# Tag Info

11

It is usually assumed that the length of the message is not secret. Even with padding the approximate length is leaked, and necessarily any encryption reveals a maximum length – or at least information content if compression is used – because the ciphertext cannot in general be shorter than the message. NaCl's secretbox does not use a block cipher, but a ...

6

ANSI x.923 padding and the padding used within PKCS#7 are functionally equivalent. The last byte of the padding stream is the length of the padding stream. The difference is the value of the other bytes, which are all 0x00 in ANSI, and all the identical to the last byte in PKCS#7. f4 93 d6.00 00 00 00 00 00 00 00 00 00 00 00 0d ANSI X.923 f4 93 d6.0d 0d ...

6

Without a well-designed padding system it may be possible to craft a ciphertext that the decryptor may or may not be able to decrypt properly. Whether the decryptor is able to do so will depend on the private key. The concern is that an attacker may be able to craft a string of ciphertexts, listen in to whether they decrypt properly, and finally deduce the ...

5

In general, use a cryptographic MAC to protect your ciphertext, and verify it first. Emit those errors. Then padding errors should not occur at all. The "in general" seems to have been used to show that commonly is performed or should be performed. I don't think it had anything to do with the security of the scheme itself. PKCS#7 compatible padding can ...

5

A Padding Oracle attack due to my use of CBC Cipher Mode CBC in and of itself does not directly result in a padding oracle. It is when you abuse the padding after decryption to decide whether or not decryption was successful and then communicate (maybe not even directly) the results of that padding check. Based on your comment that The connection is ...

5

First, the advice: What are the best-practices to store the message length / strip away padding? Use standard padding, like PKCS#7 padding. It handles finding the length uniquely for you. Use encrypt-then-MAC to prevent padding oracle attacks. (Or better yet, don't use CBC. Use an authenticated encryption mode like GCM, or use CTR+MAC which doesn't ...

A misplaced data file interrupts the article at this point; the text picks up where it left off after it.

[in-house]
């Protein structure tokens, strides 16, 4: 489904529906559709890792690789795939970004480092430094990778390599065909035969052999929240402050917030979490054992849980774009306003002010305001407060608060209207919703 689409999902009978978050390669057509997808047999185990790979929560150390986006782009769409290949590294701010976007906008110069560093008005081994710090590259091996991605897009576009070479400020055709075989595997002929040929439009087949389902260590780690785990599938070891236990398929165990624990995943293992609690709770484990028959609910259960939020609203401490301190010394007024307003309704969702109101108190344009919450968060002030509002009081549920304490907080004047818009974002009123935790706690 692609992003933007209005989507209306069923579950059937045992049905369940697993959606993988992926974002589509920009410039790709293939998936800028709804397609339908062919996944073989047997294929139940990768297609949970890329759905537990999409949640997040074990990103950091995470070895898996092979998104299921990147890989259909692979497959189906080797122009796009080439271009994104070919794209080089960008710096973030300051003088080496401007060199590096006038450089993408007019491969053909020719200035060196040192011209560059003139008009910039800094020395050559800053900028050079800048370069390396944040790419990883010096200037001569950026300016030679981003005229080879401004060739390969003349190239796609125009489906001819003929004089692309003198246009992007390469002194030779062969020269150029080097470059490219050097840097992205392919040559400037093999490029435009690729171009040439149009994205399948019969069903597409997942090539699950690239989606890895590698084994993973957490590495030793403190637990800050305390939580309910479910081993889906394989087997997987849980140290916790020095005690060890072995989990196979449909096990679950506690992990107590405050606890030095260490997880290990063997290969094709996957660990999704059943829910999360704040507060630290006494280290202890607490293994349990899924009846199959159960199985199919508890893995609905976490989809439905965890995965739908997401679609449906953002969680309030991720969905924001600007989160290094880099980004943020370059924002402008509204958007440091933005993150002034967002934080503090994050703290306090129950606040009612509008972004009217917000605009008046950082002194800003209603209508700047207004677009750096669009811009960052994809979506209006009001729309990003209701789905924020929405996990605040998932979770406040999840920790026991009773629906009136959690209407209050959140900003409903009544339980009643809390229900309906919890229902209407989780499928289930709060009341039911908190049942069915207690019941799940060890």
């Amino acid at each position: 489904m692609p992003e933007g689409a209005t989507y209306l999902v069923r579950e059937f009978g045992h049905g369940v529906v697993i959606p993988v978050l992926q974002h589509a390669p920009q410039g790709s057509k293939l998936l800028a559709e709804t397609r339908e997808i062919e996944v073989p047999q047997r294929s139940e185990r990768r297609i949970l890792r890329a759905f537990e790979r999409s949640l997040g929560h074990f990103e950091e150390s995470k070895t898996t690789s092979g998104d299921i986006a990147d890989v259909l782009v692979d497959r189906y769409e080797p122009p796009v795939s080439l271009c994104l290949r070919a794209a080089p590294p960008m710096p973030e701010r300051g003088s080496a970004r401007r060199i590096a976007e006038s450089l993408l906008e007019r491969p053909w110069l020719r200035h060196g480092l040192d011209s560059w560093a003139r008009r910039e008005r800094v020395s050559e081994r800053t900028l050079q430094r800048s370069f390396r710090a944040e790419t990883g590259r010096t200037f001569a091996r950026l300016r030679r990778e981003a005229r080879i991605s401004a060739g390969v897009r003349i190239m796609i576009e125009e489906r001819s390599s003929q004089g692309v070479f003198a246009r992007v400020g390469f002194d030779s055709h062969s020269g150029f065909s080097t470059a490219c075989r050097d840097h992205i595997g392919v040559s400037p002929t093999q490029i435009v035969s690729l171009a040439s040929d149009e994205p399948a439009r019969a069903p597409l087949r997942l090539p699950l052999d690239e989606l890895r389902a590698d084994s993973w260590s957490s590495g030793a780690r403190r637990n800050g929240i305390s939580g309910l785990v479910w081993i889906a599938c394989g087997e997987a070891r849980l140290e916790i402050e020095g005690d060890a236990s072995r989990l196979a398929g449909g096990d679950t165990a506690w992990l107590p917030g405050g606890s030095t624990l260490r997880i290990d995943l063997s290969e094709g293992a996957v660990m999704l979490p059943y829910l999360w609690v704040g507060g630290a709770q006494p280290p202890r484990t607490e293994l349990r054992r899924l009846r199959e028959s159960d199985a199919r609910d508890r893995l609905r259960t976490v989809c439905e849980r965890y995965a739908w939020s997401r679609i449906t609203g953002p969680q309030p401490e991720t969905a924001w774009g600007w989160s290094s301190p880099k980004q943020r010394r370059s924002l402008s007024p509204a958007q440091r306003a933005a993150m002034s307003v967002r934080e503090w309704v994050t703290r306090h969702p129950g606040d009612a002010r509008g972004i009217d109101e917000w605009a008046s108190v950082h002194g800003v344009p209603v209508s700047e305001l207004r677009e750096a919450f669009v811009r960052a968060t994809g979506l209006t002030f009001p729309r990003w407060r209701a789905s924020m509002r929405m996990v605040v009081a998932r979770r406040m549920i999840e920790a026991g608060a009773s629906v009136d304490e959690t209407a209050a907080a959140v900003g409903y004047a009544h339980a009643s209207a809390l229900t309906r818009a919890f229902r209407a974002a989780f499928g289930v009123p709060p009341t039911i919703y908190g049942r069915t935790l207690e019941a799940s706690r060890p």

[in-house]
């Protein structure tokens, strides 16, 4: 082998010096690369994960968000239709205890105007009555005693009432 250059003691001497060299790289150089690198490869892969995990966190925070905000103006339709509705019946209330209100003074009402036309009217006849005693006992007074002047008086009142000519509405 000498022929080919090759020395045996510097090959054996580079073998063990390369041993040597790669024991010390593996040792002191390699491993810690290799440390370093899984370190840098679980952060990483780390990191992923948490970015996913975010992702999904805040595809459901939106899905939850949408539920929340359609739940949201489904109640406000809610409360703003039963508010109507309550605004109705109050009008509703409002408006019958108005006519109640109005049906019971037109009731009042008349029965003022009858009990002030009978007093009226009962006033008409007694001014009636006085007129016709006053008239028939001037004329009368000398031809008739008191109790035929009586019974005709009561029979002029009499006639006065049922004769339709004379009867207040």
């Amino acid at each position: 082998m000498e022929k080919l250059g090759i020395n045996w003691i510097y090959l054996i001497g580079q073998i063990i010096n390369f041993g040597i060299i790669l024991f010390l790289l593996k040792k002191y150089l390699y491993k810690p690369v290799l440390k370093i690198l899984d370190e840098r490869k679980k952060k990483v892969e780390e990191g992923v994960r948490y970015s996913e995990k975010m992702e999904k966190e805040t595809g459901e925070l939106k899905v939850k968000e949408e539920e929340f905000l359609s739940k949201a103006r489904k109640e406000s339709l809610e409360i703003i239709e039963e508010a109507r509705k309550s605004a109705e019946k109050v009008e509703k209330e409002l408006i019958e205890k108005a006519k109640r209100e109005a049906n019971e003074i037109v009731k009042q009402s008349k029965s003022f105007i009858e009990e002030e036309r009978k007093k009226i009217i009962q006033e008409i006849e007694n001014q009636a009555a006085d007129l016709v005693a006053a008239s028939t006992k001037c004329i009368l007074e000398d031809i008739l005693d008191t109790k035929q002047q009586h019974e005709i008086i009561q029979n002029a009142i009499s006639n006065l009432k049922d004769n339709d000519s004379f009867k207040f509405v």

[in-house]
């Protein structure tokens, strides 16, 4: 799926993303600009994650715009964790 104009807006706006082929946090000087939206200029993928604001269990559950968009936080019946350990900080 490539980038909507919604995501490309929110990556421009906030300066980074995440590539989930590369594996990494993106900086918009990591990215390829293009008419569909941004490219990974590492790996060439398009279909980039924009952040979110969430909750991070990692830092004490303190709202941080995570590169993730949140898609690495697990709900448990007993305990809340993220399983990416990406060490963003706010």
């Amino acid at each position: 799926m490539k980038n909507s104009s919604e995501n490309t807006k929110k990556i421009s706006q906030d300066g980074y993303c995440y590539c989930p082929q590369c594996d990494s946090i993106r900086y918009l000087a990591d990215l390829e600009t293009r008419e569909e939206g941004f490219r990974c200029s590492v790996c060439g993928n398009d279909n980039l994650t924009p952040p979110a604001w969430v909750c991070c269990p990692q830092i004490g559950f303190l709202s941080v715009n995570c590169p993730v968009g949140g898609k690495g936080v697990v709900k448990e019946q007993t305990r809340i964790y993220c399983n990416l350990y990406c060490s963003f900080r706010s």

4

Yes, this is fine. There is a practical disadvantage in space used, if you don't otherwise need to store the size in plaintext. A size field will usually take 32 or 64 bits, whereas typical padding adds one byte on average. Also, if you use encrypt-then-MAC you need to include the length as part of the authenticated data.

4

I am a cryptographic researcher at Security Innovation, which acquired NTRU. Apart from the aforementioned attack, there are two significant attacks, namely a chosen plaintext attack (CPA) and a chosen ciphertext attack (CCA), when a proper padding scheme is not used. Recall that in an IND-CPA game, the challenger is given two plaintexts, suppose they ...

4

Spartacus: Maybe i came out with the solution, since the cryptosystem described above is not CCA-secure, an adversary A can intercept (A,B) and compute a new ciphertext $$C = 2B\bmod N = 2^er^e \bmod N$$ Since he's carring out a CCA-attack he has access to a decryption oracle and since: $$C\neq B$$ the oracle output RSA^{-1}(C) = 2^{ed}r^{ed}\bmod N = 2r\...

4

The PKCS 5/7 encoder would not do anything since it has all 16 bytes (1 block size required by AES cipher). That's where you're wrong. Padding should be always applied. If the user is encrypting a plaintext that is already a multiple of the block size, then the PKCS#5/#7 padding schemes will add an additional full block of padding, so that there is no ...